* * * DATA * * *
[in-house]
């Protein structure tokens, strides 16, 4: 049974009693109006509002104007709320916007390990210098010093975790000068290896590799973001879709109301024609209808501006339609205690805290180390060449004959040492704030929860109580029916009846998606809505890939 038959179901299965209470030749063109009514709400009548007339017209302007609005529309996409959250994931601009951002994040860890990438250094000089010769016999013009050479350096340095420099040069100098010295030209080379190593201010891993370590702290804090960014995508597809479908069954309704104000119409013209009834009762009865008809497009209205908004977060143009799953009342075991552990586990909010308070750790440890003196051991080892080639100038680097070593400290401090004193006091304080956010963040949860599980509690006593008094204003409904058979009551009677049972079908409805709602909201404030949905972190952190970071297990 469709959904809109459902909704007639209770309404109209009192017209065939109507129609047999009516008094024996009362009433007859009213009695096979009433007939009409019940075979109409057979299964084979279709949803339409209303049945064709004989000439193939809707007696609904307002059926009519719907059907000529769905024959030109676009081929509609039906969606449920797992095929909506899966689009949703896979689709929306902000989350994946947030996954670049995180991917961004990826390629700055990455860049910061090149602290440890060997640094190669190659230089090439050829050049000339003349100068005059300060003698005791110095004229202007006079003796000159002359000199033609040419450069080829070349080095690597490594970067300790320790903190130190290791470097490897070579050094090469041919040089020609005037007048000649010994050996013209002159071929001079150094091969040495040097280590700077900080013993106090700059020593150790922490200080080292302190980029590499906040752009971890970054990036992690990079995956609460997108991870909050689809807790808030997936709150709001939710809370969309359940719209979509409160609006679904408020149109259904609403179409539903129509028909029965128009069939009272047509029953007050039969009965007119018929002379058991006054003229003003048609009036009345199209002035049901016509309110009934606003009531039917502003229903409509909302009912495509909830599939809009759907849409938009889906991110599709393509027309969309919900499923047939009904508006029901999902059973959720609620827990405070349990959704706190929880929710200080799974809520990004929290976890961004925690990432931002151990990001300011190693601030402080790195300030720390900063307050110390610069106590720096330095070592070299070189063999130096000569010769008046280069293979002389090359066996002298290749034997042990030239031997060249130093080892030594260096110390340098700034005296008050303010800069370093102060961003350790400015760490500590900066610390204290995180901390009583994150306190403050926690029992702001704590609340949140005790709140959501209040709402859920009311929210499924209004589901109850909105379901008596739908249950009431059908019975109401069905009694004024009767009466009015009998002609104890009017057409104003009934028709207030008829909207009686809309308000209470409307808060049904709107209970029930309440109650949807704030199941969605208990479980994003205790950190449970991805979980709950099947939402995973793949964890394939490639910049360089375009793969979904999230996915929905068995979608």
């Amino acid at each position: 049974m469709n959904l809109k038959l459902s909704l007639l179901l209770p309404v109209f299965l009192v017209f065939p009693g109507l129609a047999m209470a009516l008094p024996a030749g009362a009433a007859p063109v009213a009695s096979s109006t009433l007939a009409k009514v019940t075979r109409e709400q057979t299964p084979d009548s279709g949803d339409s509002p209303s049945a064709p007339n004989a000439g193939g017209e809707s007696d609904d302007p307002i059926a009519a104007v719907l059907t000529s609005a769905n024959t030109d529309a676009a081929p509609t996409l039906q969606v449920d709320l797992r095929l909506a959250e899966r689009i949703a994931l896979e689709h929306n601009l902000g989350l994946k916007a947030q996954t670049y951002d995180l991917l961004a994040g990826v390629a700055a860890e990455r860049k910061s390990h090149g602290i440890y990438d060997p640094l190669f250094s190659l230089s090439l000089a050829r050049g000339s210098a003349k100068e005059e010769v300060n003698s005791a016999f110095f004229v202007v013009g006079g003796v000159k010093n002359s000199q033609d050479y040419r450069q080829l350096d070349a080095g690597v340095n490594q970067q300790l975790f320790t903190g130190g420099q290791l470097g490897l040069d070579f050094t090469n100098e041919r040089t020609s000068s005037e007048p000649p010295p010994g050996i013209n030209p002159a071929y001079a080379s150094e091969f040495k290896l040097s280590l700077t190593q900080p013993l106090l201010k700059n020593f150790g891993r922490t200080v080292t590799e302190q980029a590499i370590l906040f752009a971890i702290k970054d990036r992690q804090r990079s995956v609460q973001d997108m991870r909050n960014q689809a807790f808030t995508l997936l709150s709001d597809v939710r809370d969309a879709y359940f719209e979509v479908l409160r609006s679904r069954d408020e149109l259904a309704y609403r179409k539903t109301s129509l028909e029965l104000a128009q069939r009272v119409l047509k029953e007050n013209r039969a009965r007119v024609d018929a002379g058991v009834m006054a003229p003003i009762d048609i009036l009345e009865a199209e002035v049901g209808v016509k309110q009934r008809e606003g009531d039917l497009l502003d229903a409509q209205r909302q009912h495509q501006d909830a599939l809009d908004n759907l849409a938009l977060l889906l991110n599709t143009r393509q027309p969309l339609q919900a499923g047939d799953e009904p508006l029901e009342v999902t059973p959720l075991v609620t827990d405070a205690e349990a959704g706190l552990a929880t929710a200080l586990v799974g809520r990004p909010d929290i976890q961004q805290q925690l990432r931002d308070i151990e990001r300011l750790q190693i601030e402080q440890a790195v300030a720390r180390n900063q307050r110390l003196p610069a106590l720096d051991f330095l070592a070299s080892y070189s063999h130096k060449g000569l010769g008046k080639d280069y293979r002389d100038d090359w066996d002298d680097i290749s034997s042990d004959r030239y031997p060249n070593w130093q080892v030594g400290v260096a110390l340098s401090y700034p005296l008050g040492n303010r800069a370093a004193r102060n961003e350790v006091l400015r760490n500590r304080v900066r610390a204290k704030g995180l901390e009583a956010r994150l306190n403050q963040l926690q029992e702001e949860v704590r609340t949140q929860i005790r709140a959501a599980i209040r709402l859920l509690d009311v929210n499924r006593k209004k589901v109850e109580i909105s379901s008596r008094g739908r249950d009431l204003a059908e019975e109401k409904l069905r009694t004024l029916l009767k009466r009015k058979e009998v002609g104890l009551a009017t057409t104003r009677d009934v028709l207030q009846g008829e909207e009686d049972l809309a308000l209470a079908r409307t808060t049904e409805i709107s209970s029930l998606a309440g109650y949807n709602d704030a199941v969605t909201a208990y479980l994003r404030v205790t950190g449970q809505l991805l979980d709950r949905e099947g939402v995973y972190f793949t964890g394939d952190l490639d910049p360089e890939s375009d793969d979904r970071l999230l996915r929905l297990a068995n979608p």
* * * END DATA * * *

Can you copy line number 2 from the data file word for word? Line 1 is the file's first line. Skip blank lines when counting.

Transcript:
């Protein structure tokens, strides 16, 4: 049974009693109006509002104007709320916007390990210098010093975790000068290896590799973001879709109301024609209808501006339609205690805290180390060449004959040492704030929860109580029916009846998606809505890939 038959179901299965209470030749063109009514709400009548007339017209302007609005529309996409959250994931601009951002994040860890990438250094000089010769016999013009050479350096340095420099040069100098010295030209080379190593201010891993370590702290804090960014995508597809479908069954309704104000119409013209009834009762009865008809497009209205908004977060143009799953009342075991552990586990909010308070750790440890003196051991080892080639100038680097070593400290401090004193006091304080956010963040949860599980509690006593008094204003409904058979009551009677049972079908409805709602909201404030949905972190952190970071297990 469709959904809109459902909704007639209770309404109209009192017209065939109507129609047999009516008094024996009362009433007859009213009695096979009433007939009409019940075979109409057979299964084979279709949803339409209303049945064709004989000439193939809707007696609904307002059926009519719907059907000529769905024959030109676009081929509609039906969606449920797992095929909506899966689009949703896979689709929306902000989350994946947030996954670049995180991917961004990826390629700055990455860049910061090149602290440890060997640094190669190659230089090439050829050049000339003349100068005059300060003698005791110095004229202007006079003796000159002359000199033609040419450069080829070349080095690597490594970067300790320790903190130190290791470097490897070579050094090469041919040089020609005037007048000649010994050996013209002159071929001079150094091969040495040097280590700077900080013993106090700059020593150790922490200080080292302190980029590499906040752009971890970054990036992690990079995956609460997108991870909050689809807790808030997936709150709001939710809370969309359940719209979509409160609006679904408020149109259904609403179409539903129509028909029965128009069939009272047509029953007050039969009965007119018929002379058991006054003229003003048609009036009345199209002035049901016509309110009934606003009531039917502003229903409509909302009912495509909830599939809009759907849409938009889906991110599709393509027309969309919900499923047939009904508006029901999902059973959720609620827990405070349990959704706190929880929710200080799974809520990004929290976890961004925690990432931002151990990001300011190693601030402080790195300030720390900063307050110390610069106590720096330095070592070299070189063999130096000569010769008046280069293979002389090359066996002298290749034997042990030239031997060249130093080892030594260096110390340098700034005296008050303010800069370093102060961003350790400015760490500590900066610390204290995180901390009583994150306190403050926690029992702001704590609340949140005790709140959501209040709402859920009311929210499924209004589901109850909105379901008596739908249950009431059908019975109401069905009694004024009767009466009015009998002609104890009017057409104003009934028709207030008829909207009686809309308000209470409307808060049904709107209970029930309440109650949807704030199941969605208990479980994003205790950190449970991805979980709950099947939402995973793949964890394939490639910049360089375009793969979904999230996915929905068995979608």